this.boundableInterface = boundableInterface;
      }

}

The programmer who uses the PreferredSizeGridLayout
manager may override the default implementation of the
BoundableInterface by invoking
setBoundableInterface before the layout manager is used
by the container. For example, to retain the rectangular shape and
aspect ratio of components, as shown in Figure 4:

Figure4
Figure 4. Keeping the aspect ratio in the grid

we tell the layout to use an AspectBoundable:

public static void PreferredSizeGridLayoutExample() {
      JFrame jf = new JFrame();
      Container c = jf.getContentPane();
      PreferredSizeGridLayout psgl =
          new PreferredSizeGridLayout(0, 2);
      psgl.setBoundableInterface(new AspectBoundable());
      c.setLayout(psgl);
      for (int i = 0; i < 5; i++) {
       c.add(getOkButton());
       c.add(getCancelButton());
      }
      jf.setSize(200, 200);
      jf.setVisible(true);
}

where AspectBoundable is given by:

package gui.layouts;

import java.awt.*;

public class AspectBoundable
      implements BoundableInterface {
      public void setBounds(Component c,
                            int x, int y,
                            int w, int h) {
          Dimension wantedSize =
              new Dimension(w, h);
          Dimension d = c.getPreferredSize();
          d = scale(d, wantedSize);
          c.setBounds(x, y, d.width, d.height);
      }

      /**
       * scale returns a new dimension that has
       * the same aspect ratio as the first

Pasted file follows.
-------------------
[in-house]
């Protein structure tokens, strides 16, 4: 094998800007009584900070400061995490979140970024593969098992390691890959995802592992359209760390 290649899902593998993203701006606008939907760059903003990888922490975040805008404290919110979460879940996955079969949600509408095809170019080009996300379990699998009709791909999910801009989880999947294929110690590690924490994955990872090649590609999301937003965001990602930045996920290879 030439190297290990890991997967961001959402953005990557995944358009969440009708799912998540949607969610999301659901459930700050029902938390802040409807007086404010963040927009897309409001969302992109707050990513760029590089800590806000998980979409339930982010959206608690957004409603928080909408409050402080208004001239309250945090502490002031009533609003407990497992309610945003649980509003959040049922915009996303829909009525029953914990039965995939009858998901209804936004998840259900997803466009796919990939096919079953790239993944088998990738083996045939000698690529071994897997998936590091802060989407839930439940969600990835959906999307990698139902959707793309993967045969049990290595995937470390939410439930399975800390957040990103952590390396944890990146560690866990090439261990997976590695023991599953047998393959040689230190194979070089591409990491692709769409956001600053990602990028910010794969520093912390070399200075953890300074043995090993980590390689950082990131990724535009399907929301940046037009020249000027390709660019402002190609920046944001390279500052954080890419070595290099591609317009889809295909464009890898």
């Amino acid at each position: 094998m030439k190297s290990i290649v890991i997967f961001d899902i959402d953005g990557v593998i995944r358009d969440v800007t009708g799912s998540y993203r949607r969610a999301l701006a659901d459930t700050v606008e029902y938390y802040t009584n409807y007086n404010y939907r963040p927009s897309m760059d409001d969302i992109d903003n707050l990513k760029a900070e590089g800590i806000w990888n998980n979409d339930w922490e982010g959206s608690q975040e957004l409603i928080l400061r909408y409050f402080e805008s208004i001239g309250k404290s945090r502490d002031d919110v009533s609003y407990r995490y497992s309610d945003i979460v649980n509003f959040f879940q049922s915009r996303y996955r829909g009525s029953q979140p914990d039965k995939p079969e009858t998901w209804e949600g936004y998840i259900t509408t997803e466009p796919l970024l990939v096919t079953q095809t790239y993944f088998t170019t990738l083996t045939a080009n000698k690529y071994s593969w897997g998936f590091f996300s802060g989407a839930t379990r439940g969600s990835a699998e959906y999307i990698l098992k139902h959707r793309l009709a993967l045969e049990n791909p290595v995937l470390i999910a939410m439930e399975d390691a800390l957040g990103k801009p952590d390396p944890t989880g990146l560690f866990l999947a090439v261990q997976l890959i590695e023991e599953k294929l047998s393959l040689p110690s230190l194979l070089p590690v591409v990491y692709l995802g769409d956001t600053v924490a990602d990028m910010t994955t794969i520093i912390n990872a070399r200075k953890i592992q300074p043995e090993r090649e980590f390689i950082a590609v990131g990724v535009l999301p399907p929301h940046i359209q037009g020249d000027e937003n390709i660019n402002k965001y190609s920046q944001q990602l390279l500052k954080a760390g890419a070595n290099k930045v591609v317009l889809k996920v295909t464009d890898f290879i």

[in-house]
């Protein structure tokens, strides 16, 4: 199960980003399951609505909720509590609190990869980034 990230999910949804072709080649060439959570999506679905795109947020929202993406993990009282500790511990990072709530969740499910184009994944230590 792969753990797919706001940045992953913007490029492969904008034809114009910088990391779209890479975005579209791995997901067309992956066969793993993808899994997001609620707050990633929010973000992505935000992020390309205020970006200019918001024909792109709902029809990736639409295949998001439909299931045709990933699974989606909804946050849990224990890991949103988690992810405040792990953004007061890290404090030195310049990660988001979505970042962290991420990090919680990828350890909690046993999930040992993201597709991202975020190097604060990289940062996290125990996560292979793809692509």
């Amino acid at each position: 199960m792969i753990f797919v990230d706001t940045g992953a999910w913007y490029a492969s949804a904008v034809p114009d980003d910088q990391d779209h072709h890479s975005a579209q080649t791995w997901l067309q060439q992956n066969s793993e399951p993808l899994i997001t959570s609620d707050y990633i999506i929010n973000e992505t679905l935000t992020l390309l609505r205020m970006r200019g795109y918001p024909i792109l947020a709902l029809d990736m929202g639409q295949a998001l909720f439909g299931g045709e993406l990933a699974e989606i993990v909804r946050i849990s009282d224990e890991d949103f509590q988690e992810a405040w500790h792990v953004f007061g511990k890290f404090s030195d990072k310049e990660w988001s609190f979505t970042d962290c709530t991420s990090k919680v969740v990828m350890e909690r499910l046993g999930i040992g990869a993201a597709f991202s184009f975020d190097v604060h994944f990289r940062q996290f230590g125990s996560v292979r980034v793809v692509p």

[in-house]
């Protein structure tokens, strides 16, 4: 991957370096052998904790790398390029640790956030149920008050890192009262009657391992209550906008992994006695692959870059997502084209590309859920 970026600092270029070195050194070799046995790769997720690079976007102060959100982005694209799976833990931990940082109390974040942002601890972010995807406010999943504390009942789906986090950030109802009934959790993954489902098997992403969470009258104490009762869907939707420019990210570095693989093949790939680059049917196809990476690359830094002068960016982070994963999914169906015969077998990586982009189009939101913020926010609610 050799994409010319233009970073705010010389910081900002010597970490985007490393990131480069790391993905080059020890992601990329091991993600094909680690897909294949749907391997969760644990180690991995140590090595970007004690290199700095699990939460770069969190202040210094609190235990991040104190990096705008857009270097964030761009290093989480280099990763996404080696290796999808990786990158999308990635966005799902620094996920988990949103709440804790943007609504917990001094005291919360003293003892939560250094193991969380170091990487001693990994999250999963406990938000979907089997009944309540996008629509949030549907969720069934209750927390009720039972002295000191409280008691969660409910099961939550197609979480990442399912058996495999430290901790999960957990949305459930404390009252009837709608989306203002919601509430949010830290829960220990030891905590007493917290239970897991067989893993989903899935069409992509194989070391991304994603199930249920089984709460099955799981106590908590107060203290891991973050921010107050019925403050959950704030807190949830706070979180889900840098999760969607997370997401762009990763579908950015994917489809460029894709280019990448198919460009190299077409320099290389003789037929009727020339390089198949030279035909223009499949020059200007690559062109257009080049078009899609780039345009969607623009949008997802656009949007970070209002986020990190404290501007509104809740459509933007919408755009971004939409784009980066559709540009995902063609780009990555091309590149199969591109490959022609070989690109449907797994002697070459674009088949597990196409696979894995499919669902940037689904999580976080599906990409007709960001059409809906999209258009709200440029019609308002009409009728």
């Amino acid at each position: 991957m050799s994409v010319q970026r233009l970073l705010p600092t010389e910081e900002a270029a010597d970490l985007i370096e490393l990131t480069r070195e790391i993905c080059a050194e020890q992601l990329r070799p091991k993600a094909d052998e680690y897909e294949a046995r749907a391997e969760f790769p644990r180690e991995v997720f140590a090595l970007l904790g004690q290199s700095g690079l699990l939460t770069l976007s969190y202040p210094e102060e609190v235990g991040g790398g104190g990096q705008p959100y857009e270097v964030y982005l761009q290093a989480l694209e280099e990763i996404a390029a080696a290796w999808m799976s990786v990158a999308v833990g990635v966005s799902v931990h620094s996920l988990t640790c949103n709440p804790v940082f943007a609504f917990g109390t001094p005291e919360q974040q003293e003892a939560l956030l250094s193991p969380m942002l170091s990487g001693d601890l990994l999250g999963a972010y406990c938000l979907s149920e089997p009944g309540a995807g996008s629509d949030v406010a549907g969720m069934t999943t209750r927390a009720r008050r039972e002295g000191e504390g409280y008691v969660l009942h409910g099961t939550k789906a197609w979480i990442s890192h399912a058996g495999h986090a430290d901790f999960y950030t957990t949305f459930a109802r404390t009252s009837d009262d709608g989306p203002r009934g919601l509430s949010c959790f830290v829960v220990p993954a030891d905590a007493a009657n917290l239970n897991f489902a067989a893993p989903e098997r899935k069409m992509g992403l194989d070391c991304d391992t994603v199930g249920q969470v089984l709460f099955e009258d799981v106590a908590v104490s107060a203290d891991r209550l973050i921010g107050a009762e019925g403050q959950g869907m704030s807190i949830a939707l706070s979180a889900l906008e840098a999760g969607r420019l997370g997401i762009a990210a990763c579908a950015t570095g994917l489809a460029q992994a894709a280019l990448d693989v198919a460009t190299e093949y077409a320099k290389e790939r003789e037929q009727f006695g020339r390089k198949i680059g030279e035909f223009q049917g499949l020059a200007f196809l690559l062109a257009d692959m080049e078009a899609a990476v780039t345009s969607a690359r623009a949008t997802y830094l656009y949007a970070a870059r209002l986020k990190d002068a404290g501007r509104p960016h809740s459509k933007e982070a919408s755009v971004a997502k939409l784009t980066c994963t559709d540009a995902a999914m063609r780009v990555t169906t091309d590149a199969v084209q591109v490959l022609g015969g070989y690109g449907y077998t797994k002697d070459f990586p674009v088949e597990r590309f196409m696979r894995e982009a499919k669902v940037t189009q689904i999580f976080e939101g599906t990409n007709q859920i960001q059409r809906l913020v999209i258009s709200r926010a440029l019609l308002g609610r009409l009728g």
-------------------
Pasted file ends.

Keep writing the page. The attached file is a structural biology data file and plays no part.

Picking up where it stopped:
* dimension but has no part larger than the
       * second dimension
       */
      public Dimension scale(Dimension imageDimension,
                             Dimension availableSize) {
          double ar =
             imageDimension.width /
             (imageDimension.height*1.0);
          double availableAr = availableSize.width /
             (availableSize.height*1.0);
          int newHeight =
              (int)(availableSize.width / ar);
          int newWidth =
              (int)(availableSize.height * ar);
          if (availableAr < ar )
              return new Dimension (availableSize.width,
                                    newHeight);
          return new Dimension(newWidth,
                               availableSize.height);
      }

      public Dimension scaleWidth(Dimension d1,
                                  Dimension d2) {
          double scaleFactor =
              d2.width / (d1.width * 1.0);
          return scale(d1, scaleFactor);
      }

      private Dimension scale(Dimension d1,
                              double scaleFactor) {
          return new Dimension(
                     (int) (d1.width * scaleFactor),
                     (int) (d1.height * scaleFactor));
      }

      public Dimension scaleHeight(Dimension d1,
                                   Dimension d2) {
          double scaleFactor = d2.height /
                               (d1.height * 1.0);
          return scale(d1, scaleFactor);
      }

}

Thus, we are able to obtain a modicum of control over our layout by implementing the BoundableInterface.

Summary

In this article, we showed how to take control of your own layout manager. These layout managers have been tested on multiple platforms and work on both Swing- and AWT-based GUIs.

The advantage of rolling your own layout manager is that you can get a lot more control over the appearance of your layout than if you use an existing layout manager. To learn more about layout managers and how to get the full software listing of the code in this article, see the DocJava web site. Also, be on the lookout for Lyon's new book, Java for Programmers, published by Prentice Hall.

Douglas Lyon is President of DocJava, Inc., a Java consulting firm in Connecticut specializing in Java training, and is the author of Prentice-Hall's upcoming book "Java For Programmers".